More keys to success for Webelos leaders

webelosUpdate: This article was written before the 2015 changes to the Webelos program took effect. The information is still valid; just substitute the current program elements for those mentioned below.

In my last post I mentioned several ideas that Webelos leaders can use now to get the most out of the program. Here are a few more.

First-year Webelos leaders:

  • Map out the next few months’ worth of den meetings. Get together with your assistant den leader or co-leader (and your Den Chief, if you have one yet). Make it a social event! Use the Webelos Den Meeting planning forms in the Cub Scout Leader book. Look in the Webelos Leader Guide (you do have a copy, right? If not, it’s available at your council’s Scout Shop or by mail/phone/web order) for a schedule of activity badges and den meetings for multiple scenarios, such as starting in June or September. Plan to work on the first two required badges, Fitness and Citizen, during the fall. (Citizen is a natural during the election season.)
  • As part of your program planning, set a goal of planning one outing a month. It can be a hike, den campout, field trip, or other go-see-it activity. Boys get bored in a “classroom” setting.
  • Then, have a meeting with your parents while your assistant leader is running through an activity with the boys. Explain the differences between Wolf/Bear and Webelos, that the boys won’t be doing as much toward advancement with the family but that parents are still needed to help. Give everyone a copy of your den plans and calendar through at least the end of the year. Include important pack dates as well.
  • While you’re meeting with the parents, enlist each parent to teach one of the activity badges. Use the Parent/Family Talent Survey form that’s found in the back of the Cub Scout Leader Book to help identify your parents’ skills and interests and how they can help the den.
  • Boys love to camp but not all parents do. Break it to them that den camping is in the offing. Find out who is an experienced camper (or who has a son in Boy Scouts) and keep them in mind for when you start camping.
  • Let them know as well that next summer there will be an opportunity for resident camping, lasting a few days, at a nearby Boy Scout camp. This will not only be fun for the boys but will introduce them to multi-day camping that they will experience in Boy Scouts. You’ll also need some adults to go along.
  • If you are not an experienced camper yourself, you can learn a lot by taking the Outdoor Webelos Leader Skills course. If you can’t take it right away, talk to the campers in your den, your Den Chief, or one of the Scoutmasters in your town. Do not let your lack of camping experience keep you from taking your den camping.
  • Plan on taking a more active role in pack meetings. Each Webelos den should have some time to show what they have been doing. Have a “Show & Tell” each month. Demonstrate First Aid if you did Readyman, or bring in the gizmos you built during Engineer or Scientist.
  • If you have been attending your district’s Roundtable every month, good for you! If not, what are you waiting for? It’s your chance to meet monthly with other den leaders, find out what’s available to help you, get pointers from fellow leaders and answers to your questions.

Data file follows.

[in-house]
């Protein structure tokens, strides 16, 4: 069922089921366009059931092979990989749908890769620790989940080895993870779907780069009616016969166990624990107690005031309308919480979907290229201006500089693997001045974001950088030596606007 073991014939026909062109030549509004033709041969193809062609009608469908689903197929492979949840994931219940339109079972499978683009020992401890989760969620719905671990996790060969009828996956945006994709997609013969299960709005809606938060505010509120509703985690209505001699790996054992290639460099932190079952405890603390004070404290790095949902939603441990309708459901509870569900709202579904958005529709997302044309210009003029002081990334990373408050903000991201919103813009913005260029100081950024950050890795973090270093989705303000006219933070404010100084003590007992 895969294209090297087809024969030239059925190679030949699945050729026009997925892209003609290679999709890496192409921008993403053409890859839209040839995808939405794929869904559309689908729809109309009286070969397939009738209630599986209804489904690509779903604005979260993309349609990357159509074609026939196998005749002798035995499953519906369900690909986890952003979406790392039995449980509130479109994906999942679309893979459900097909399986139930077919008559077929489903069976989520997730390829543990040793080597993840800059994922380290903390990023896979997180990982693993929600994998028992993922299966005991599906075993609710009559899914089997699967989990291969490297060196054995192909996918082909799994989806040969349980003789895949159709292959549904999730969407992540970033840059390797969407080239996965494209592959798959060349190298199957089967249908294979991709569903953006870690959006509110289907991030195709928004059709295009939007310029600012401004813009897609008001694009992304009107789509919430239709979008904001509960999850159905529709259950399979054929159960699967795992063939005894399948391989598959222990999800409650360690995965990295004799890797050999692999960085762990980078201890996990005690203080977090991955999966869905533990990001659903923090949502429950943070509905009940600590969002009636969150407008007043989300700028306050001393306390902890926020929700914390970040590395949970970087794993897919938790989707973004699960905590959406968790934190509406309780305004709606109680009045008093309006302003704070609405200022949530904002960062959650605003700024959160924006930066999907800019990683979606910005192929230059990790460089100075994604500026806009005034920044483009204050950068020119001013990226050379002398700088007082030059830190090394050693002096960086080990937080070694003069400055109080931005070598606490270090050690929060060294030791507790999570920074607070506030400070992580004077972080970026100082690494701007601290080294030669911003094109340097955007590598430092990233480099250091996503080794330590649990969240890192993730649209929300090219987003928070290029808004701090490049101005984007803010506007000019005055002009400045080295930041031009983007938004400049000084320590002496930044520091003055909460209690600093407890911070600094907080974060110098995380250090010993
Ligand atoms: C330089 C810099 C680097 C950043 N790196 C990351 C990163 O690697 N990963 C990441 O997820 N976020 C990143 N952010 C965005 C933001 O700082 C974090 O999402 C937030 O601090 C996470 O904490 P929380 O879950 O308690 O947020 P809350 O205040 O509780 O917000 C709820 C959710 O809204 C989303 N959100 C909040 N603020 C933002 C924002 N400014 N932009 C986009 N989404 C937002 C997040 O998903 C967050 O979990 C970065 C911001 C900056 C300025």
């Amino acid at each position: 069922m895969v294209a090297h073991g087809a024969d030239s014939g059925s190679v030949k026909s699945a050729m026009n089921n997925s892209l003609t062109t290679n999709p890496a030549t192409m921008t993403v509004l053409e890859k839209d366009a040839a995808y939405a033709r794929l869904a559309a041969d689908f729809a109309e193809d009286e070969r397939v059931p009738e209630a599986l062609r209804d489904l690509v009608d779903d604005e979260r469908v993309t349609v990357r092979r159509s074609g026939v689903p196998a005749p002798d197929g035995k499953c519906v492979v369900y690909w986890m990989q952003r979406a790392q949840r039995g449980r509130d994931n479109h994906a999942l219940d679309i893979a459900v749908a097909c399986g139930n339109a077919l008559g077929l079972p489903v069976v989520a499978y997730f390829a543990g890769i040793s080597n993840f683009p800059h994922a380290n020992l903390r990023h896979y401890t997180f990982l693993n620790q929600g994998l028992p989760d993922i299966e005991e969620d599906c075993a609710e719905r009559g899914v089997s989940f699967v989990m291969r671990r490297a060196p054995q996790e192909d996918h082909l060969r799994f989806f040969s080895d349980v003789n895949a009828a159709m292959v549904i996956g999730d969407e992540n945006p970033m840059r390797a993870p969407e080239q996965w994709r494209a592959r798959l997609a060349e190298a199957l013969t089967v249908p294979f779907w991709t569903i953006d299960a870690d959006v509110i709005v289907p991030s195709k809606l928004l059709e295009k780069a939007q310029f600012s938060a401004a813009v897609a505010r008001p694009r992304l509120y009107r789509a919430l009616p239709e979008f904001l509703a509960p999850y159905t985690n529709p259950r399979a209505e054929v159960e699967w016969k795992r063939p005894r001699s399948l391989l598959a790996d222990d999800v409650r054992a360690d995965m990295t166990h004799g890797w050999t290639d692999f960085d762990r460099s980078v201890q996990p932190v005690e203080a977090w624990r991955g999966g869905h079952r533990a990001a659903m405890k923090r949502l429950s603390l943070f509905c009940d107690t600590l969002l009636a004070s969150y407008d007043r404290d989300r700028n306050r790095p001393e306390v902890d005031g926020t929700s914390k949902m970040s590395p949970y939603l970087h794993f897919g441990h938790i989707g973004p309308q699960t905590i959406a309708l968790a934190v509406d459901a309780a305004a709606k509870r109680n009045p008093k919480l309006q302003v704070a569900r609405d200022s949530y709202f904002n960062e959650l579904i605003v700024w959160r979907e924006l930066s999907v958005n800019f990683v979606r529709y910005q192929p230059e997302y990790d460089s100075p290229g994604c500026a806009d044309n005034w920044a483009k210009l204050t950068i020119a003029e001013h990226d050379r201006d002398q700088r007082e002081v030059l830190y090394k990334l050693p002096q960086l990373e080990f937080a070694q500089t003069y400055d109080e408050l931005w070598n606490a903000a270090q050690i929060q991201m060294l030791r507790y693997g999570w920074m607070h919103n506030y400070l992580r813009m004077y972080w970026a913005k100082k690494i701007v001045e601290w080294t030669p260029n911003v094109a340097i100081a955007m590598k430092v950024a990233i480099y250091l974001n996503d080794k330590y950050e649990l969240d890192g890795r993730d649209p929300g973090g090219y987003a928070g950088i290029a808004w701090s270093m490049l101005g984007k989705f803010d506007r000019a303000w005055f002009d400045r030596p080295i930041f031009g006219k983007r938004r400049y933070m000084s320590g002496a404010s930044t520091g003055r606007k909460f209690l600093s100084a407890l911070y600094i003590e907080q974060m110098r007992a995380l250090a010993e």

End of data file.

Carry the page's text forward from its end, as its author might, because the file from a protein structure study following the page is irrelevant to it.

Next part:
Second-year Webelos Leaders:

  • You really should be on a “first-name basis” with the Scoutmasters in your town by now. If not, call each one and introduce yourself, and ask them to describe their troop’s program. You will be attending some of their meetings and campouts and using their resources in the coming months. If you need an introduction, talk to your Cubmaster or Unit Commissioner.
  • Also talk with last year’s Webelos leaders from your pack, and find out their impressions of the troops. Ask if they have any advice for you going into the last few months.
  • Once the activity badges required for Arrow of Light are completed, ask the boys which of the rest they’d like to do. Letting the boys decide is a first step toward a youth-led program.
  • Give your boys more and more responsibility. See if they can get to where they are running parts of a den meeting themselves. Certainly, the open and close, and a game if you choose to do one, can be led by the Denner.
  • Keep in mind that once a Webelos scout actually earns Arrow of Light, he is eligible to join a troop right then and there, and start taking part in all the fun (and advancing). There’s no need to wait until after Blue & Gold or a later pack meeting. They can still come back and take part in a ceremony and other pack activities, such as a Pinewood Derby, if they want to.
  • Plan ahead for the crossover ceremony. Ask your Den Chief to get you the name and phone number of the chapter chief of your district’s Order of the Arrow chapter. The OA puts on some impressive ceremonies and they are eager to perform for the Cub Scouts.

If you have any ideas or questions, please feel free to leave a comment.

Cub Scouting is all about fun, and I’ve always felt that Webelos is where the fun shifts into higher gear. There are so many adventures you can take your scouts on. Good luck to you as you travel through Webelos and head into the home stretch of your climb to Boy Scouts!

This post first appeared on Bobwhite Blather.
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